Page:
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MONDAY, Sept. 28, 2015 (HealthDay News) -- A 21-gene risk of recurrence score can identify patients with breast cancer who may be spared chemotherapy, according to a study published online Sept. 28 in the New England Journal of Medicine to coincide with the 2015 European Cancer Congress, held from Sept. 25 to 29 in Vienna.
Joseph A. Sparano, M.D., from the Montefiore Medical Center in Bronx, N.Y., and colleagues conducted a prospective trial involving 10,253 women with hormone-receptor-positive, human epidermal growth factor receptor type 2 (HER2)-negative, axillary node-negative breast cancer. A reverse transcriptase-polymerase chain reaction assay of 21 genes was performed on tumor tissue and the results were used to calculate a score indicating the risk of recurrence. Patients with a recurrence score of 0 to 10 (low risk of recurrence) were assigned to receive endocrine therapy without chemotherapy.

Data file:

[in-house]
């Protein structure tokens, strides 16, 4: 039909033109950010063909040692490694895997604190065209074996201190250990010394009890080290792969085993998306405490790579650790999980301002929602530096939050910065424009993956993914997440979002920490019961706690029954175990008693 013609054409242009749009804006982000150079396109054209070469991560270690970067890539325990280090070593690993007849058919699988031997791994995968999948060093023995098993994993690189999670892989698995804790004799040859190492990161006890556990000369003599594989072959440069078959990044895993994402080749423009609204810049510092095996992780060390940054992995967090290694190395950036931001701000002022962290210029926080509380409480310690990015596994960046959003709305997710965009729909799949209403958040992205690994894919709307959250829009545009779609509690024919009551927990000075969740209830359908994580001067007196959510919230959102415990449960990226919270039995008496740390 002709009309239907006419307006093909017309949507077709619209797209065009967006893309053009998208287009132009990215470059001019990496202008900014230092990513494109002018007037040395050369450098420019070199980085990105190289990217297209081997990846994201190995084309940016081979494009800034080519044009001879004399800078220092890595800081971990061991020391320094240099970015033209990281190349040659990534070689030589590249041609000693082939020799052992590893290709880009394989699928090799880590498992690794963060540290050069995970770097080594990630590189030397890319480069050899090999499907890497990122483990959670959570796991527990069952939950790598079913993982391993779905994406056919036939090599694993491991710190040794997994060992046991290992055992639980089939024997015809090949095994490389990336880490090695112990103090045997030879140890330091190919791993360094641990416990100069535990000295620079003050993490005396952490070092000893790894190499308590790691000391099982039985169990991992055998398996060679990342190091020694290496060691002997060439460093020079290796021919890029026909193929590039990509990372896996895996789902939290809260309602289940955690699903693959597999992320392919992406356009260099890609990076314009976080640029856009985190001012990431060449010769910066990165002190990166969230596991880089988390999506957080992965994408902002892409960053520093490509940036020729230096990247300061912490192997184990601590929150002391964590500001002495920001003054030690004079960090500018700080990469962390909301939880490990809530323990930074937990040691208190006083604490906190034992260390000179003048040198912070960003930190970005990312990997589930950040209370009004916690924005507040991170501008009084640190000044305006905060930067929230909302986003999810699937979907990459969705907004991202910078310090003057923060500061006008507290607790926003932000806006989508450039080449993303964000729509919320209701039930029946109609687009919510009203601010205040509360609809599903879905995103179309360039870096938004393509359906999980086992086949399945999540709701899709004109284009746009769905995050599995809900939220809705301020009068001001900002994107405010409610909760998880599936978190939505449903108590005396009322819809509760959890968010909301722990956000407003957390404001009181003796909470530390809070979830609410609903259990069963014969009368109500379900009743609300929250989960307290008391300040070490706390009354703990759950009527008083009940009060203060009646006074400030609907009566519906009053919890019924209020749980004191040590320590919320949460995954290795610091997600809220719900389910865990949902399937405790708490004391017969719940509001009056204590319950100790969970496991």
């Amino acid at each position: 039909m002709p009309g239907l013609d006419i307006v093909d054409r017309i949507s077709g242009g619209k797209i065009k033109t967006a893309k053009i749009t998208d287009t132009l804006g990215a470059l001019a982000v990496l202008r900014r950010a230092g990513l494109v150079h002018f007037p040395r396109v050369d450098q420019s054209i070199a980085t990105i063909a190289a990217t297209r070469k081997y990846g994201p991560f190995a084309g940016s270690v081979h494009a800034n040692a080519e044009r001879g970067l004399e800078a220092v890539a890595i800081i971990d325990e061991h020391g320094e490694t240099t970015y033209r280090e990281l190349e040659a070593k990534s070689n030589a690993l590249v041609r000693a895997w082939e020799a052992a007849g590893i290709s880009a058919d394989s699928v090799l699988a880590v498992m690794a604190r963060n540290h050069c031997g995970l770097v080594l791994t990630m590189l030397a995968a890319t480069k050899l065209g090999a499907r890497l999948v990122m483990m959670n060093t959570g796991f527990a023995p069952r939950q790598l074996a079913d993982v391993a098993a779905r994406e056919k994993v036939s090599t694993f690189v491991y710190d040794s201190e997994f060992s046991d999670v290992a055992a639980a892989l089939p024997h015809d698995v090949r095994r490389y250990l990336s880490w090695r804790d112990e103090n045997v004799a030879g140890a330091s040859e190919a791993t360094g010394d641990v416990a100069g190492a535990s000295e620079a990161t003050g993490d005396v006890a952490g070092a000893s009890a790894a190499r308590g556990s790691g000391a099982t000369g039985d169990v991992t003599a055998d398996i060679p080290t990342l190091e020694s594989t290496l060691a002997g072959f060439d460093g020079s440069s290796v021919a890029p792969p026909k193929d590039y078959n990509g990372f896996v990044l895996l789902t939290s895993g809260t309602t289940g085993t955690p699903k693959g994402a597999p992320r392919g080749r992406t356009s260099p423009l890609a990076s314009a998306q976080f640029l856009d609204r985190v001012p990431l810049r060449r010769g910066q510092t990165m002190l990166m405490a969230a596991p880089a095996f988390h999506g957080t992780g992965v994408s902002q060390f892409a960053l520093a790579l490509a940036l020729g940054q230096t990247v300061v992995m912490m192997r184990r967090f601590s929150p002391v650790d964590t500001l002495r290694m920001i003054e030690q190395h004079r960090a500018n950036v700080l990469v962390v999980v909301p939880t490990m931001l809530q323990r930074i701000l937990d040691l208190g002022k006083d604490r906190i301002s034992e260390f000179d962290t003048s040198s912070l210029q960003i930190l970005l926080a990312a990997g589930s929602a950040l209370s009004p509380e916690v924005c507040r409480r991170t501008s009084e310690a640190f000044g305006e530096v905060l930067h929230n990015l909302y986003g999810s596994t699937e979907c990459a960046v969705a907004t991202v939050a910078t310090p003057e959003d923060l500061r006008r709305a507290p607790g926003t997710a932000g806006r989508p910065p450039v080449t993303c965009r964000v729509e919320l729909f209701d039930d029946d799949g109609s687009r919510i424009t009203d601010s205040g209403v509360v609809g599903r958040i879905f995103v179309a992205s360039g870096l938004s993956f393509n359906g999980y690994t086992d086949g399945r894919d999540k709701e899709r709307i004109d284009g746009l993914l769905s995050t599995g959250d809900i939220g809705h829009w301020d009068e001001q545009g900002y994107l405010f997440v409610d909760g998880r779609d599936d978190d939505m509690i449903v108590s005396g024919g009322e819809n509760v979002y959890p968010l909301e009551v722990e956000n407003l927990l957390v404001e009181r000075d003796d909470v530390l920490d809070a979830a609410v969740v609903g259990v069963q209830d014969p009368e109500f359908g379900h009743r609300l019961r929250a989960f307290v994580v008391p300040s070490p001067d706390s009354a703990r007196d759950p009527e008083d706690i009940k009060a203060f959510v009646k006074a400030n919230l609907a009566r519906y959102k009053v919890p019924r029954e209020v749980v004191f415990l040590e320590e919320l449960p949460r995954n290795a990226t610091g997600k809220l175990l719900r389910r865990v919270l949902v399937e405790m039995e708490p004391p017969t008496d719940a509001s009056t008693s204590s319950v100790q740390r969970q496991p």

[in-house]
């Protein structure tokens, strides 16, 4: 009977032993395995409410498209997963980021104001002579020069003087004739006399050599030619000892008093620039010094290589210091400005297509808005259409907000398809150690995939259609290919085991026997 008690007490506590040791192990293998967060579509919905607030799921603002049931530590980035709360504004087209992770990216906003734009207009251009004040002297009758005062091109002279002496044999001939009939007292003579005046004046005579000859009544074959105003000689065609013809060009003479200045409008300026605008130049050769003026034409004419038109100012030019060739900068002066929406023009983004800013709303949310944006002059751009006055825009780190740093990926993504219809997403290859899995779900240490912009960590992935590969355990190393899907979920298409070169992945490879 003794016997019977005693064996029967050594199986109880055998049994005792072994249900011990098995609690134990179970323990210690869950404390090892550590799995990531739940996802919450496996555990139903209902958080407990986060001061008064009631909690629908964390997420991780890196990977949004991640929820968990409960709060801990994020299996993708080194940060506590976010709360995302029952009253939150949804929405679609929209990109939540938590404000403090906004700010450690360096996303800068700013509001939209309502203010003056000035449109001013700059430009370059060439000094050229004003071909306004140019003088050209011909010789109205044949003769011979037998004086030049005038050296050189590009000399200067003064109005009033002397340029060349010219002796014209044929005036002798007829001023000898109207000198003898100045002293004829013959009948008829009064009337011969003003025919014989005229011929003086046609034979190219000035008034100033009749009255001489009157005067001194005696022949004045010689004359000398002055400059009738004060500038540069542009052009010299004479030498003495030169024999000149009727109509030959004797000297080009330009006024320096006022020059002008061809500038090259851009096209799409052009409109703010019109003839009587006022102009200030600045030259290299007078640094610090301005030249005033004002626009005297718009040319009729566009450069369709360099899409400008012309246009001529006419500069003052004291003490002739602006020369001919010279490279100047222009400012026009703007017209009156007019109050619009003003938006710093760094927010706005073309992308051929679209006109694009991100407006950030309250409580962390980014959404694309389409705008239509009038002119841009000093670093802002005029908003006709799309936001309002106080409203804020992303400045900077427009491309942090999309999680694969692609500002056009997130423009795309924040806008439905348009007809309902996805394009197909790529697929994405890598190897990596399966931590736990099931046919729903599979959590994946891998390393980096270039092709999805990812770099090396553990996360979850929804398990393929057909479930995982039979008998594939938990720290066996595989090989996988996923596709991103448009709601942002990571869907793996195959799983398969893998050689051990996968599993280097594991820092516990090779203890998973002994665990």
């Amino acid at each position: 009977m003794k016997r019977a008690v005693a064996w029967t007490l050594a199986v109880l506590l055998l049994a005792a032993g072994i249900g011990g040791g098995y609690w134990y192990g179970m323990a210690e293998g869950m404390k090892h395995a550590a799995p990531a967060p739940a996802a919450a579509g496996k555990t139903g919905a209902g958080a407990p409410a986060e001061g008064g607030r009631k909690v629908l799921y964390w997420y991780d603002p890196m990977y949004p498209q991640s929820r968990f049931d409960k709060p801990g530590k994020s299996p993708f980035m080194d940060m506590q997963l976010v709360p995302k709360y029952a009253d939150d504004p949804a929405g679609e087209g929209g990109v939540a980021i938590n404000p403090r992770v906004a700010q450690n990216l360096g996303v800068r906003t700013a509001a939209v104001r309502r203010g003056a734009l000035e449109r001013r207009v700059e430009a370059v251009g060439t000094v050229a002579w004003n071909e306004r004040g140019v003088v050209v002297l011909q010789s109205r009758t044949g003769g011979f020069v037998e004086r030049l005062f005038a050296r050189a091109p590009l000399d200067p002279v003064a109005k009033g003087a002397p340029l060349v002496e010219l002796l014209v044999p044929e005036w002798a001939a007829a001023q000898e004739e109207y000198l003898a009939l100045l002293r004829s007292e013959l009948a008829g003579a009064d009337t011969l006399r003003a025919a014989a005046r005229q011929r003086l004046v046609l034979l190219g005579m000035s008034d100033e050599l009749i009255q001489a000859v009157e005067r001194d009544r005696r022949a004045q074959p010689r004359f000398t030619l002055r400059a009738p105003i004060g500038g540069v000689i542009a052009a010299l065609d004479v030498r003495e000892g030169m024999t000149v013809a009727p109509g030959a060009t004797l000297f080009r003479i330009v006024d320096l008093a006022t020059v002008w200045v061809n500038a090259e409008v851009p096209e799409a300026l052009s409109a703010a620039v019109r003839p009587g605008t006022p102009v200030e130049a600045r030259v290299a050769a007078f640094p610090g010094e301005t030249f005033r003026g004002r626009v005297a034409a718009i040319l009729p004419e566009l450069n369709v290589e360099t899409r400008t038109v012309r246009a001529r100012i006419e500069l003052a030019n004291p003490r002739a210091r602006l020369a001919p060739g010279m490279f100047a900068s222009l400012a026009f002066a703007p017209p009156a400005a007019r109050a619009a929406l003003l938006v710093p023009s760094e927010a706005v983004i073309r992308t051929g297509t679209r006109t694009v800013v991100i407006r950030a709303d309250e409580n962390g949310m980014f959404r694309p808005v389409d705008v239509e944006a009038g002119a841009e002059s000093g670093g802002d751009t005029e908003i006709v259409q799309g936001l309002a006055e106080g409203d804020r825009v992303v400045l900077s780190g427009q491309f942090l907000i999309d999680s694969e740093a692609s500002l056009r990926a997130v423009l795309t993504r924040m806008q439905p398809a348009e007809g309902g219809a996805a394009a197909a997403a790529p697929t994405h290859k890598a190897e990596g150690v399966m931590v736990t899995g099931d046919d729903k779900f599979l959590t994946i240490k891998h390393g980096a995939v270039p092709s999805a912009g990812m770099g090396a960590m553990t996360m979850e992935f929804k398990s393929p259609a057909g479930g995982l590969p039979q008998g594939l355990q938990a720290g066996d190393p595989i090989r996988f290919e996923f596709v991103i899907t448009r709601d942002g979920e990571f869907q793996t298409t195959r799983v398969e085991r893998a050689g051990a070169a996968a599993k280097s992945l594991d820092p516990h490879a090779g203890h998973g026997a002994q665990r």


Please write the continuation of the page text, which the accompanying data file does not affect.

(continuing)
The researchers found that 15.9 percent of participants had a recurrence score of 0 to 10 and received endocrine therapy without chemotherapy. In this patient population, the rates of invasive disease-free survival, freedom from recurrence from breast cancer at a distant site, freedom from recurrence of breast cancer at a distant or local-regional site, and overall survival were 93.8, 99.3, 98.7, and 98.0 percent, respectively, at five years.
"This prospective study involving uniformly treated patients with hormone-receptor positive, HER2-negative, axillary node-negative breast cancer supports the clinical validity of the 21-gene assay in identifying patients who may be safely spared adjuvant chemotherapy," the authors write.
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Updated on May 31, 2022
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